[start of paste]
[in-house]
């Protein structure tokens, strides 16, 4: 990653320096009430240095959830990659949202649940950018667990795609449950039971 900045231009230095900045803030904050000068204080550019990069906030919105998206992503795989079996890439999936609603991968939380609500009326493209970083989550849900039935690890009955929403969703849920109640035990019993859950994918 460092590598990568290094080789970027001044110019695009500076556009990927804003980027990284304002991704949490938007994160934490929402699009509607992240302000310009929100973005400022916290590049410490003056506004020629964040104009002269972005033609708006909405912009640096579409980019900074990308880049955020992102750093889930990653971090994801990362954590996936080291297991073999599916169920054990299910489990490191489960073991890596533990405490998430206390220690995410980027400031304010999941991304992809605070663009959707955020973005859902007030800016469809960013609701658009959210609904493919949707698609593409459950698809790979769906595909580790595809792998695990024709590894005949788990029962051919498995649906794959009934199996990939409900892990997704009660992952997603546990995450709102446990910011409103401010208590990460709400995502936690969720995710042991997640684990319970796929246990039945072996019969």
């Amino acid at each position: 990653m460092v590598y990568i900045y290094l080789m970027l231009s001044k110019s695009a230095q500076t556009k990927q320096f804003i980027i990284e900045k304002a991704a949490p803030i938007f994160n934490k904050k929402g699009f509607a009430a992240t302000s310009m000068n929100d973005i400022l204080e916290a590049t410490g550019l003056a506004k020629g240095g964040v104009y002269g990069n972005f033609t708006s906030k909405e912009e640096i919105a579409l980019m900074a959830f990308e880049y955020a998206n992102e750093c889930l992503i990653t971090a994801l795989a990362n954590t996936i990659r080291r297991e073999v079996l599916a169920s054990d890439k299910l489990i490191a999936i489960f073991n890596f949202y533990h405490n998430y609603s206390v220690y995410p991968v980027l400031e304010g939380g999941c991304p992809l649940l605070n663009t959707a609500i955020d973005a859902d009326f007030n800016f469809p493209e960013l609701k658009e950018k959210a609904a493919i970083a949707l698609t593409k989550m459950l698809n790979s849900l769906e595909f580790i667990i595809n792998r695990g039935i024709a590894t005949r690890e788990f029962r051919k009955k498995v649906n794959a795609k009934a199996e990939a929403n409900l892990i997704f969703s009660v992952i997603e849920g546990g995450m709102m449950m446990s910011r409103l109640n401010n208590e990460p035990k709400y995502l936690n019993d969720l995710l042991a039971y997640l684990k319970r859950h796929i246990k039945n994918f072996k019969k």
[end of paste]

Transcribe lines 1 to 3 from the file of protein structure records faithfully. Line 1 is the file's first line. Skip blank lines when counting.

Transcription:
[in-house]
């Protein structure tokens, strides 16, 4: 990653320096009430240095959830990659949202649940950018667990795609449950039971 900045231009230095900045803030904050000068204080550019990069906030919105998206992503795989079996890439999936609603991968939380609500009326493209970083989550849900039935690890009955929403969703849920109640035990019993859950994918 460092590598990568290094080789970027001044110019695009500076556009990927804003980027990284304002991704949490938007994160934490929402699009509607992240302000310009929100973005400022916290590049410490003056506004020629964040104009002269972005033609708006909405912009640096579409980019900074990308880049955020992102750093889930990653971090994801990362954590996936080291297991073999599916169920054990299910489990490191489960073991890596533990405490998430206390220690995410980027400031304010999941991304992809605070663009959707955020973005859902007030800016469809960013609701658009959210609904493919949707698609593409459950698809790979769906595909580790595809792998695990024709590894005949788990029962051919498995649906794959009934199996990939409900892990997704009660992952997603546990995450709102446990910011409103401010208590990460709400995502936690969720995710042991997640684990319970796929246990039945072996019969």
């Amino acid at each position: 990653m460092v590598y990568i900045y290094l080789m970027l231009s001044k110019s695009a230095q500076t556009k990927q320096f804003i980027i990284e900045k304002a991704a949490p803030i938007f994160n934490k904050k929402g699009f509607a009430a992240t302000s310009m000068n929100d973005i400022l204080e916290a590049t410490g550019l003056a506004k020629g240095g964040v104009y002269g990069n972005f033609t708006s906030k909405e912009e640096i919105a579409l980019m900074a959830f990308e880049y955020a998206n992102e750093c889930l992503i990653t971090a994801l795989a990362n954590t996936i990659r080291r297991e073999v079996l599916a169920s054990d890439k299910l489990i490191a999936i489960f073991n890596f949202y533990h405490n998430y609603s206390v220690y995410p991968v980027l400031e304010g939380g999941c991304p992809l649940l605070n663009t959707a609500i955020d973005a859902d009326f007030n800016f469809p493209e960013l609701k658009e950018k959210a609904a493919i970083a949707l698609t593409k989550m459950l698809n790979s849900l769906e595909f580790i667990i595809n792998r695990g039935i024709a590894t005949r690890e788990f029962r051919k009955k498995v649906n794959a795609k009934a199996e990939a929403n409900l892990i997704f969703s009660v992952i997603e849920g546990g995450m709102m449950m446990s910011r409103l109640n401010n208590e990460p035990k709400y995502l936690n019993d969720l995710l042991a039971y997640l684990k319970r859950h796929i246990k039945n994918f072996k019969k």